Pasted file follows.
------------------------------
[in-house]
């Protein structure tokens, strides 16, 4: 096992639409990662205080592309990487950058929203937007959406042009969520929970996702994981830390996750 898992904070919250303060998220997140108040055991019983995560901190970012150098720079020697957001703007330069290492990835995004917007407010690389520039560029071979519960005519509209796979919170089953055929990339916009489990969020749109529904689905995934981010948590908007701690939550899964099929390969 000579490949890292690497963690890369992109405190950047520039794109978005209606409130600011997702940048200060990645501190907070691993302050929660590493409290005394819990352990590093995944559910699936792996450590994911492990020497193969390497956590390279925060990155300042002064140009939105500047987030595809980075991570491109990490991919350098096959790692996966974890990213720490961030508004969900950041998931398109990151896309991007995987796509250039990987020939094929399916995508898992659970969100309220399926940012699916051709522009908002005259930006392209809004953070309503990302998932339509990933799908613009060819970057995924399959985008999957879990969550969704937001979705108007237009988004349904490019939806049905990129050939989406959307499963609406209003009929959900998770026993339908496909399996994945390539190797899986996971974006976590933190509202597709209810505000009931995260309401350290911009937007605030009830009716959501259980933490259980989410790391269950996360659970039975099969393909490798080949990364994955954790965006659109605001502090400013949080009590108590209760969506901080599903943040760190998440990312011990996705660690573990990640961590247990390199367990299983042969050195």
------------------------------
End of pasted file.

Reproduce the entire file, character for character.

[in-house]
């Protein structure tokens, strides 16, 4: 096992639409990662205080592309990487950058929203937007959406042009969520929970996702994981830390996750 898992904070919250303060998220997140108040055991019983995560901190970012150098720079020697957001703007330069290492990835995004917007407010690389520039560029071979519960005519509209796979919170089953055929990339916009489990969020749109529904689905995934981010948590908007701690939550899964099929390969 000579490949890292690497963690890369992109405190950047520039794109978005209606409130600011997702940048200060990645501190907070691993302050929660590493409290005394819990352990590093995944559910699936792996450590994911492990020497193969390497956590390279925060990155300042002064140009939105500047987030595809980075991570491109990490991919350098096959790692996966974890990213720490961030508004969900950041998931398109990151896309991007995987796509250039990987020939094929399916995508898992659970969100309220399926940012699916051709522009908002005259930006392209809004953070309503990302998932339509990933799908613009060819970057995924399959985008999957879990969550969704937001979705108007237009988004349904490019939806049905990129050939989406959307499963609406209003009929959900998770026993339908496909399996994945390539190797899986996971974006976590933190509202597709209810505000009931995260309401350290911009937007605030009830009716959501259980933490259980989410790391269950996360659970039975099969393909490798080949990364994955954790965006659109605001502090400013949080009590108590209760969506901080599903943040760190998440990312011990996705660690573990990640961590247990390199367990299983042969050195």